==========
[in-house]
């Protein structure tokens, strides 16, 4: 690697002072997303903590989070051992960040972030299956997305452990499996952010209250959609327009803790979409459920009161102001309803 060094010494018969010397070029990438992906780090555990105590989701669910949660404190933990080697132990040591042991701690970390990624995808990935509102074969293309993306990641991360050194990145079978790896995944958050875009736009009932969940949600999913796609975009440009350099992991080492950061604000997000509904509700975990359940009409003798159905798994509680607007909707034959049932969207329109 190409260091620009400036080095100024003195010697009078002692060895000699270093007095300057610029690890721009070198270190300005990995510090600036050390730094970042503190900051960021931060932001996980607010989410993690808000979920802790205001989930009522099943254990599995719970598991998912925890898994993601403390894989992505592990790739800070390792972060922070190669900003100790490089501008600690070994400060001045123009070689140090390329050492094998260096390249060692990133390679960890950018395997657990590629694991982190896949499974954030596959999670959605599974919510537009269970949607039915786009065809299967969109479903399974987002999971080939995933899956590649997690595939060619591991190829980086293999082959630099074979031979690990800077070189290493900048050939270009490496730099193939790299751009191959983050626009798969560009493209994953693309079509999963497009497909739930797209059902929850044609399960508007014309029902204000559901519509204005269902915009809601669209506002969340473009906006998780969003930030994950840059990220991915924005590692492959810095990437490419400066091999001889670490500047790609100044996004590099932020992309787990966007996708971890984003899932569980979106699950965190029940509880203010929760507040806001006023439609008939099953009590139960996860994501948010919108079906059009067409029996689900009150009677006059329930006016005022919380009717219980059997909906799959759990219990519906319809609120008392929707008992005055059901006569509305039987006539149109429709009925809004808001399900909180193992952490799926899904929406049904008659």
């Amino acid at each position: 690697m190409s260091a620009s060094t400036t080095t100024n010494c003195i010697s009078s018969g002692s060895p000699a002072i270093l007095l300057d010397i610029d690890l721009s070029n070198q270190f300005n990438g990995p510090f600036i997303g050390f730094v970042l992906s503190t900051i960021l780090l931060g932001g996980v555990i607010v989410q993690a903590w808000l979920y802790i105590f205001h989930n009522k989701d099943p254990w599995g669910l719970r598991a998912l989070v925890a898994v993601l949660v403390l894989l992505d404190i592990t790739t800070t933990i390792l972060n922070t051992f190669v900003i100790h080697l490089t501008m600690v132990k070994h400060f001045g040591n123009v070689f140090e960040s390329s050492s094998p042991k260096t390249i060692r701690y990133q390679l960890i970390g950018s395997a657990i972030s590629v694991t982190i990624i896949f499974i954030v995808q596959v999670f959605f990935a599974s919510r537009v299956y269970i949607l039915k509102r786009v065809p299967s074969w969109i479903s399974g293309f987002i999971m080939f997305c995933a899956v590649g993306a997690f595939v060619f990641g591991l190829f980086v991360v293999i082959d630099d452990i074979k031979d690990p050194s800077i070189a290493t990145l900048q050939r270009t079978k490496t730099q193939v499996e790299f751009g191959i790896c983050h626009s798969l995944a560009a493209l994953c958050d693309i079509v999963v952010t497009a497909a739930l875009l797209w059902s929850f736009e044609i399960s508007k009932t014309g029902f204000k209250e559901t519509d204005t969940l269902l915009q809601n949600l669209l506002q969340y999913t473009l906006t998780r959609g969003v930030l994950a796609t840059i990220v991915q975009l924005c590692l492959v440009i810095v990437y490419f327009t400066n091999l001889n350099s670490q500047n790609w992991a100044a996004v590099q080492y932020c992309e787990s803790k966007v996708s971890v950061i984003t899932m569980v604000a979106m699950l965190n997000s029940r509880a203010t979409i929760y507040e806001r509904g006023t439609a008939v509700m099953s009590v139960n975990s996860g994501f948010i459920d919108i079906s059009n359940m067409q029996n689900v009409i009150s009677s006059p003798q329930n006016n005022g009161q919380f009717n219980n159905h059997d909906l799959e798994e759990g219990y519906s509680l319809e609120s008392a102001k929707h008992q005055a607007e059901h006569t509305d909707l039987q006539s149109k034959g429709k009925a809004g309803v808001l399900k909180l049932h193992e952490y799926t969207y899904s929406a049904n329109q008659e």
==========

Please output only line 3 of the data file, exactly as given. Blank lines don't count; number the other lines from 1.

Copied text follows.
């Amino acid at each position: 690697m190409s260091a620009s060094t400036t080095t100024n010494c003195i010697s009078s018969g002692s060895p000699a002072i270093l007095l300057d010397i610029d690890l721009s070029n070198q270190f300005n990438g990995p510090f600036i997303g050390f730094v970042l992906s503190t900051i960021l780090l931060g932001g996980v555990i607010v989410q993690a903590w808000l979920y802790i105590f205001h989930n009522k989701d099943p254990w599995g669910l719970r598991a998912l989070v925890a898994v993601l949660v403390l894989l992505d404190i592990t790739t800070t933990i390792l972060n922070t051992f190669v900003i100790h080697l490089t501008m600690v132990k070994h400060f001045g040591n123009v070689f140090e960040s390329s050492s094998p042991k260096t390249i060692r701690y990133q390679l960890i970390g950018s395997a657990i972030s590629v694991t982190i990624i896949f499974i954030v995808q596959v999670f959605f990935a599974s919510r537009v299956y269970i949607l039915k509102r786009v065809p299967s074969w969109i479903s399974g293309f987002i999971m080939f997305c995933a899956v590649g993306a997690f595939v060619f990641g591991l190829f980086v991360v293999i082959d630099d452990i074979k031979d690990p050194s800077i070189a290493t990145l900048q050939r270009t079978k490496t730099q193939v499996e790299f751009g191959i790896c983050h626009s798969l995944a560009a493209l994953c958050d693309i079509v999963v952010t497009a497909a739930l875009l797209w059902s929850f736009e044609i399960s508007k009932t014309g029902f204000k209250e559901t519509d204005t969940l269902l915009q809601n949600l669209l506002q969340y999913t473009l906006t998780r959609g969003v930030l994950a796609t840059i990220v991915q975009l924005c590692l492959v440009i810095v990437y490419f327009t400066n091999l001889n350099s670490q500047n790609w992991a100044a996004v590099q080492y932020c992309e787990s803790k966007v996708s971890v950061i984003t899932m569980v604000a979106m699950l965190n997000s029940r509880a203010t979409i929760y507040e806001r509904g006023t439609a008939v509700m099953s009590v139960n975990s996860g994501f948010i459920d919108i079906s059009n359940m067409q029996n689900v009409i009150s009677s006059p003798q329930n006016n005022g009161q919380f009717n219980n159905h059997d909906l799959e798994e759990g219990y519906s509680l319809e609120s008392a102001k929707h008992q005055a607007e059901h006569t509305d909707l039987q006539s149109k034959g429709k009925a809004g309803v808001l399900k909180l049932h193992e952490y799926t969207y899904s929406a049904n329109q008659e």